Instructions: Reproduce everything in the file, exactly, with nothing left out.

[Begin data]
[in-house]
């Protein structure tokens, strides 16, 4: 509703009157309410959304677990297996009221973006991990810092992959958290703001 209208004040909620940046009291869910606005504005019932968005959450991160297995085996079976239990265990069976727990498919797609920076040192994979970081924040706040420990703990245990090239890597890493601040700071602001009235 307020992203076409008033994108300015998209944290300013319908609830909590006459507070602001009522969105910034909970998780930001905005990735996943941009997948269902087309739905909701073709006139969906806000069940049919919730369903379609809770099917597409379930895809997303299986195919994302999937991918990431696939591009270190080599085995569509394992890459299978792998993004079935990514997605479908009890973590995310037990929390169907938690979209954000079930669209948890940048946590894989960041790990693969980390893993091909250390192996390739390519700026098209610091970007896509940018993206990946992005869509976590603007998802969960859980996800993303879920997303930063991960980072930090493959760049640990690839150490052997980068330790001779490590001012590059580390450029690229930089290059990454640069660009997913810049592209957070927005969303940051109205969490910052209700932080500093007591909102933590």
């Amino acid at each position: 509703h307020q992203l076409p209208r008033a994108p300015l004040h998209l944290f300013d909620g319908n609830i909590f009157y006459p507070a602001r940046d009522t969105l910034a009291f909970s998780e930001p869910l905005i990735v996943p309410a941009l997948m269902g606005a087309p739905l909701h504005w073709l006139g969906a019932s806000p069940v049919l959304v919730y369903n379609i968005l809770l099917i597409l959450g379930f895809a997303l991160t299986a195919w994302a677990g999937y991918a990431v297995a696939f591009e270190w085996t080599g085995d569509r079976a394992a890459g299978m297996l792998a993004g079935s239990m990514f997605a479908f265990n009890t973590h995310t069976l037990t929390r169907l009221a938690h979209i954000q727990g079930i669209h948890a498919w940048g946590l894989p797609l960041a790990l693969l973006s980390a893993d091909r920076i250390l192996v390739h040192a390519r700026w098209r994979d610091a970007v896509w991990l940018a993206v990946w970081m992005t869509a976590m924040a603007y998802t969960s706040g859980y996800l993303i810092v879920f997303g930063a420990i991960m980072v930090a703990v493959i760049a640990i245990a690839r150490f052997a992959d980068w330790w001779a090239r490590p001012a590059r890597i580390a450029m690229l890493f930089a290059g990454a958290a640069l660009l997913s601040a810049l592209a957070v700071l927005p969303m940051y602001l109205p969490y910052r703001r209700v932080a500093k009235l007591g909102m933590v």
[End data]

[in-house]
């Protein structure tokens, strides 16, 4: 509703009157309410959304677990297996009221973006991990810092992959958290703001 209208004040909620940046009291869910606005504005019932968005959450991160297995085996079976239990265990069976727990498919797609920076040192994979970081924040706040420990703990245990090239890597890493601040700071602001009235 307020992203076409008033994108300015998209944290300013319908609830909590006459507070602001009522969105910034909970998780930001905005990735996943941009997948269902087309739905909701073709006139969906806000069940049919919730369903379609809770099917597409379930895809997303299986195919994302999937991918990431696939591009270190080599085995569509394992890459299978792998993004079935990514997605479908009890973590995310037990929390169907938690979209954000079930669209948890940048946590894989960041790990693969980390893993091909250390192996390739390519700026098209610091970007896509940018993206990946992005869509976590603007998802969960859980996800993303879920997303930063991960980072930090493959760049640990690839150490052997980068330790001779490590001012590059580390450029690229930089290059990454640069660009997913810049592209957070927005969303940051109205969490910052209700932080500093007591909102933590």
């Amino acid at each position: 509703h307020q992203l076409p209208r008033a994108p300015l004040h998209l944290f300013d909620g319908n609830i909590f009157y006459p507070a602001r940046d009522t969105l910034a009291f909970s998780e930001p869910l905005i990735v996943p309410a941009l997948m269902g606005a087309p739905l909701h504005w073709l006139g969906a019932s806000p069940v049919l959304v919730y369903n379609i968005l809770l099917i597409l959450g379930f895809a997303l991160t299986a195919w994302a677990g999937y991918a990431v297995a696939f591009e270190w085996t080599g085995d569509r079976a394992a890459g299978m297996l792998a993004g079935s239990m990514f997605a479908f265990n009890t973590h995310t069976l037990t929390r169907l009221a938690h979209i954000q727990g079930i669209h948890a498919w940048g946590l894989p797609l960041a790990l693969l973006s980390a893993d091909r920076i250390l192996v390739h040192a390519r700026w098209r994979d610091a970007v896509w991990l940018a993206v990946w970081m992005t869509a976590m924040a603007y998802t969960s706040g859980y996800l993303i810092v879920f997303g930063a420990i991960m980072v930090a703990v493959i760049a640990i245990a690839r150490f052997a992959d980068w330790w001779a090239r490590p001012a590059r890597i580390a450029m690229l890493f930089a290059g990454a958290a640069l660009l997913s601040a810049l592209a957070v700071l927005p969303m940051y602001l109205p969490y910052r703001r209700v932080a500093k009235l007591g909102m933590v």